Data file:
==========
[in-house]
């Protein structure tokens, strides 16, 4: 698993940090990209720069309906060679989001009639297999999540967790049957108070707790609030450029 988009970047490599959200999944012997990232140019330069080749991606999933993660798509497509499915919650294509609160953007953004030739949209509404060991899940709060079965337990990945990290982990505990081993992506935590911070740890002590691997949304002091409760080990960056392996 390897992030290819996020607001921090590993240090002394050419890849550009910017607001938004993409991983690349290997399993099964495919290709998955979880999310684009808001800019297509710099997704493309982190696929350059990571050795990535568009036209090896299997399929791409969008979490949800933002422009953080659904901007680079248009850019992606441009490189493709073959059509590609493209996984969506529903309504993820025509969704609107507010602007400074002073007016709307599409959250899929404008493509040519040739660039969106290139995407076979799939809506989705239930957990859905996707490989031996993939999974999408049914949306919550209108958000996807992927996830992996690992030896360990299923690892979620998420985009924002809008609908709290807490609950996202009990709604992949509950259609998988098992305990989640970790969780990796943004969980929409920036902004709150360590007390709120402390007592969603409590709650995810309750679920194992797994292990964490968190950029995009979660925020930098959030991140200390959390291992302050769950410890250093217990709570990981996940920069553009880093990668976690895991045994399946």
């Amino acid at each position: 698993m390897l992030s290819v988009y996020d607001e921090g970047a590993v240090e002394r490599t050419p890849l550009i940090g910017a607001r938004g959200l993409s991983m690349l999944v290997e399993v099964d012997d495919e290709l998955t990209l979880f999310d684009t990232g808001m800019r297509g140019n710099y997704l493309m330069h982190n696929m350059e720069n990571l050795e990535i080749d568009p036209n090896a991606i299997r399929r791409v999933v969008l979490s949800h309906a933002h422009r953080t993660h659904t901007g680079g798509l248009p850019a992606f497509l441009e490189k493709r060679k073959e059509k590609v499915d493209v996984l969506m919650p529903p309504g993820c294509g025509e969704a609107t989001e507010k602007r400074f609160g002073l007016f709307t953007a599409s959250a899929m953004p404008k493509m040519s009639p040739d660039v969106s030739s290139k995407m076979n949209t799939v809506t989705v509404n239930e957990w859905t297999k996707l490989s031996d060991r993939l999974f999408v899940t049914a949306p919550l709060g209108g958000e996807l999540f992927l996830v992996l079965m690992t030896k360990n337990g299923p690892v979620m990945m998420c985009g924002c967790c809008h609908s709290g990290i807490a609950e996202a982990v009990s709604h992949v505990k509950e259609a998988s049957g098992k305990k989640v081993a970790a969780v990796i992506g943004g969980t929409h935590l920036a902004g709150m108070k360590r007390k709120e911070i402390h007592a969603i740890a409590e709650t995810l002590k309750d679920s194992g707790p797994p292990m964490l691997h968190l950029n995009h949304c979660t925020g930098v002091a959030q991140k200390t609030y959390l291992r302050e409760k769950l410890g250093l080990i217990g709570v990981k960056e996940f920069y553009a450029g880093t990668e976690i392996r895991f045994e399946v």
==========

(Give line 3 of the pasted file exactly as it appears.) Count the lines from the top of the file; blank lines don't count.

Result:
């Amino acid at each position: 698993m390897l992030s290819v988009y996020d607001e921090g970047a590993v240090e002394r490599t050419p890849l550009i940090g910017a607001r938004g959200l993409s991983m690349l999944v290997e399993v099964d012997d495919e290709l998955t990209l979880f999310d684009t990232g808001m800019r297509g140019n710099y997704l493309m330069h982190n696929m350059e720069n990571l050795e990535i080749d568009p036209n090896a991606i299997r399929r791409v999933v969008l979490s949800h309906a933002h422009r953080t993660h659904t901007g680079g798509l248009p850019a992606f497509l441009e490189k493709r060679k073959e059509k590609v499915d493209v996984l969506m919650p529903p309504g993820c294509g025509e969704a609107t989001e507010k602007r400074f609160g002073l007016f709307t953007a599409s959250a899929m953004p404008k493509m040519s009639p040739d660039v969106s030739s290139k995407m076979n949209t799939v809506t989705v509404n239930e957990w859905t297999k996707l490989s031996d060991r993939l999974f999408v899940t049914a949306p919550l709060g209108g958000e996807l999540f992927l996830v992996l079965m690992t030896k360990n337990g299923p690892v979620m990945m998420c985009g924002c967790c809008h609908s709290g990290i807490a609950e996202a982990v009990s709604h992949v505990k509950e259609a998988s049957g098992k305990k989640v081993a970790a969780v990796i992506g943004g969980t929409h935590l920036a902004g709150m108070k360590r007390k709120e911070i402390h007592a969603i740890a409590e709650t995810l002590k309750d679920s194992g707790p797994p292990m964490l691997h968190l950029n995009h949304c979660t925020g930098v002091a959030q991140k200390t609030y959390l291992r302050e409760k769950l410890g250093l080990i217990g709570v990981k960056e996940f920069y553009a450029g880093t990668e976690i392996r895991f045994e399946v």